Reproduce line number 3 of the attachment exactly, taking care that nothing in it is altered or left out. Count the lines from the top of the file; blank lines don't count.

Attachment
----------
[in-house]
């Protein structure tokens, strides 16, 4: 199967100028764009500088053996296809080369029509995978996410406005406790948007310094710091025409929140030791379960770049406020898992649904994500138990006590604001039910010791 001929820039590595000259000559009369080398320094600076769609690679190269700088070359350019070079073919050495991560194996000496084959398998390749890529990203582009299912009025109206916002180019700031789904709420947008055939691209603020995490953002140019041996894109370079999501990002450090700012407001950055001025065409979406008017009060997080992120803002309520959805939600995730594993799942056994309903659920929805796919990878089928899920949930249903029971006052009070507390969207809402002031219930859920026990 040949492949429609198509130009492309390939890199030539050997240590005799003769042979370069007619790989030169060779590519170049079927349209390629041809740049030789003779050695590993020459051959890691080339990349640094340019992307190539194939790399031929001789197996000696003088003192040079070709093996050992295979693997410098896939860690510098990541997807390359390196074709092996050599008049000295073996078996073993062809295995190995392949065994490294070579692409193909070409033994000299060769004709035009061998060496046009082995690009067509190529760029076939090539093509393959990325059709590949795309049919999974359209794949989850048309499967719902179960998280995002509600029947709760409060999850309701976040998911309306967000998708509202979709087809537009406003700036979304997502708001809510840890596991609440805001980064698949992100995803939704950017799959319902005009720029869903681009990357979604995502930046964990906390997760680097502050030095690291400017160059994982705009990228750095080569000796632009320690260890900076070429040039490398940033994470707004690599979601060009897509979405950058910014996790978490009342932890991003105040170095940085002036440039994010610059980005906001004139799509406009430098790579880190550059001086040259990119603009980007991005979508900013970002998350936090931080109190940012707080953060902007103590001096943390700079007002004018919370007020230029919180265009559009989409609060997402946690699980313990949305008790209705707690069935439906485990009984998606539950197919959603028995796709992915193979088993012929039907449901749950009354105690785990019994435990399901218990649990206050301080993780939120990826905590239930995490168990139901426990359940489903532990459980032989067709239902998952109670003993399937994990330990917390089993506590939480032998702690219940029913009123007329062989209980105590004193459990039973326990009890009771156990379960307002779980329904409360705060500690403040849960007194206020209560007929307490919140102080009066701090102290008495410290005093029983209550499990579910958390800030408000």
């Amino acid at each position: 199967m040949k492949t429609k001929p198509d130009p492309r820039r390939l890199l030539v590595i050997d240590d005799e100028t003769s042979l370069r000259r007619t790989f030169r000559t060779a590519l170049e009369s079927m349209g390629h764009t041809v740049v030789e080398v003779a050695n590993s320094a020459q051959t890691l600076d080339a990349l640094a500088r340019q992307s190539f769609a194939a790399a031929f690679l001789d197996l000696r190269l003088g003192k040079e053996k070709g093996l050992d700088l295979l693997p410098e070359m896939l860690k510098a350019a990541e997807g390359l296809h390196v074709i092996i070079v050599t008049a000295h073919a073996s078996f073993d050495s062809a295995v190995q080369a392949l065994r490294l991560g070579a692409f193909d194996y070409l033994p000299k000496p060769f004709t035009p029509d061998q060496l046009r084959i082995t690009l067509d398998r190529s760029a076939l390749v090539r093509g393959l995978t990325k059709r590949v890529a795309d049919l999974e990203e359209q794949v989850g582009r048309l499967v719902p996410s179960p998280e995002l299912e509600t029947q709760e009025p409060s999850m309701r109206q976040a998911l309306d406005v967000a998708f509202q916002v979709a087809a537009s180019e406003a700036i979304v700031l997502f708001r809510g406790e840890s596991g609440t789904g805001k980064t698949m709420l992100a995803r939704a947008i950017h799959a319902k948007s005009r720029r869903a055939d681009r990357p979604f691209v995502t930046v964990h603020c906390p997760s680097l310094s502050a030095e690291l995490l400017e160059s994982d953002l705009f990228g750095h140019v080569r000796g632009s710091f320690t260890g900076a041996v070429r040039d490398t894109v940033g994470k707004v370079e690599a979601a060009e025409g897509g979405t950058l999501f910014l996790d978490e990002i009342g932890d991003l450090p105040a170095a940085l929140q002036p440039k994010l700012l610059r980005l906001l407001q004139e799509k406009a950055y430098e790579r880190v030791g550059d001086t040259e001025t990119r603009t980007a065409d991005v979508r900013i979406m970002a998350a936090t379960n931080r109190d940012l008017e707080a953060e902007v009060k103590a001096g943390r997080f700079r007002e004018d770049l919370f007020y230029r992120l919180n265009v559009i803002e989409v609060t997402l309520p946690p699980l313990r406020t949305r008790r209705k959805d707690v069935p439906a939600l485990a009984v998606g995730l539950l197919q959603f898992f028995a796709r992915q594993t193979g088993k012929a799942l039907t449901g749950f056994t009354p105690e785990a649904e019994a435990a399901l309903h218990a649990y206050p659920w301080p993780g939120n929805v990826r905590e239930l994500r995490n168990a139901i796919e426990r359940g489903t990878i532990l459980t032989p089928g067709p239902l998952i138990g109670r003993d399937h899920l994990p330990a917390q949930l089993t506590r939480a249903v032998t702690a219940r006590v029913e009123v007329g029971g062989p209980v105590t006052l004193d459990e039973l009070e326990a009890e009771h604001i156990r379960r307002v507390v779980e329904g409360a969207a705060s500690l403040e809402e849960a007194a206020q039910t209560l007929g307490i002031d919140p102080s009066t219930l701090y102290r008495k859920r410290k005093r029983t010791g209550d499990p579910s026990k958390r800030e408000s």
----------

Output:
């Amino acid at each position: 199967m040949k492949t429609k001929p198509d130009p492309r820039r390939l890199l030539v590595i050997d240590d005799e100028t003769s042979l370069r000259r007619t790989f030169r000559t060779a590519l170049e009369s079927m349209g390629h764009t041809v740049v030789e080398v003779a050695n590993s320094a020459q051959t890691l600076d080339a990349l640094a500088r340019q992307s190539f769609a194939a790399a031929f690679l001789d197996l000696r190269l003088g003192k040079e053996k070709g093996l050992d700088l295979l693997p410098e070359m896939l860690k510098a350019a990541e997807g390359l296809h390196v074709i092996i070079v050599t008049a000295h073919a073996s078996f073993d050495s062809a295995v190995q080369a392949l065994r490294l991560g070579a692409f193909d194996y070409l033994p000299k000496p060769f004709t035009p029509d061998q060496l046009r084959i082995t690009l067509d398998r190529s760029a076939l390749v090539r093509g393959l995978t990325k059709r590949v890529a795309d049919l999974e990203e359209q794949v989850g582009r048309l499967v719902p996410s179960p998280e995002l299912e509600t029947q709760e009025p409060s999850m309701r109206q976040a998911l309306d406005v967000a998708f509202q916002v979709a087809a537009s180019e406003a700036i979304v700031l997502f708001r809510g406790e840890s596991g609440t789904g805001k980064t698949m709420l992100a995803r939704a947008i950017h799959a319902k948007s005009r720029r869903a055939d681009r990357p979604f691209v995502t930046v964990h603020c906390p997760s680097l310094s502050a030095e690291l995490l400017e160059s994982d953002l705009f990228g750095h140019v080569r000796g632009s710091f320690t260890g900076a041996v070429r040039d490398t894109v940033g994470k707004v370079e690599a979601a060009e025409g897509g979405t950058l999501f910014l996790d978490e990002i009342g932890d991003l450090p105040a170095a940085l929140q002036p440039k994010l700012l610059r980005l906001l407001q004139e799509k406009a950055y430098e790579r880190v030791g550059d001086t040259e001025t990119r603009t980007a065409d991005v979508r900013i979406m970002a998350a936090t379960n931080r109190d940012l008017e707080a953060e902007v009060k103590a001096g943390r997080f700079r007002e004018d770049l919370f007020y230029r992120l919180n265009v559009i803002e989409v609060t997402l309520p946690p699980l313990r406020t949305r008790r209705k959805d707690v069935p439906a939600l485990a009984v998606g995730l539950l197919q959603f898992f028995a796709r992915q594993t193979g088993k012929a799942l039907t449901g749950f056994t009354p105690e785990a649904e019994a435990a399901l309903h218990a649990y206050p659920w301080p993780g939120n929805v990826r905590e239930l994500r995490n168990a139901i796919e426990r359940g489903t990878i532990l459980t032989p089928g067709p239902l998952i138990g109670r003993d399937h899920l994990p330990a917390q949930l089993t506590r939480a249903v032998t702690a219940r006590v029913e009123v007329g029971g062989p209980v105590t006052l004193d459990e039973l009070e326990a009890e009771h604001i156990r379960r307002v507390v779980e329904g409360a969207a705060s500690l403040e809402e849960a007194a206020q039910t209560l007929g307490i002031d919140p102080s009066t219930l701090y102290r008495k859920r410290k005093r029983t010791g209550d499990p579910s026990k958390r800030e408000s």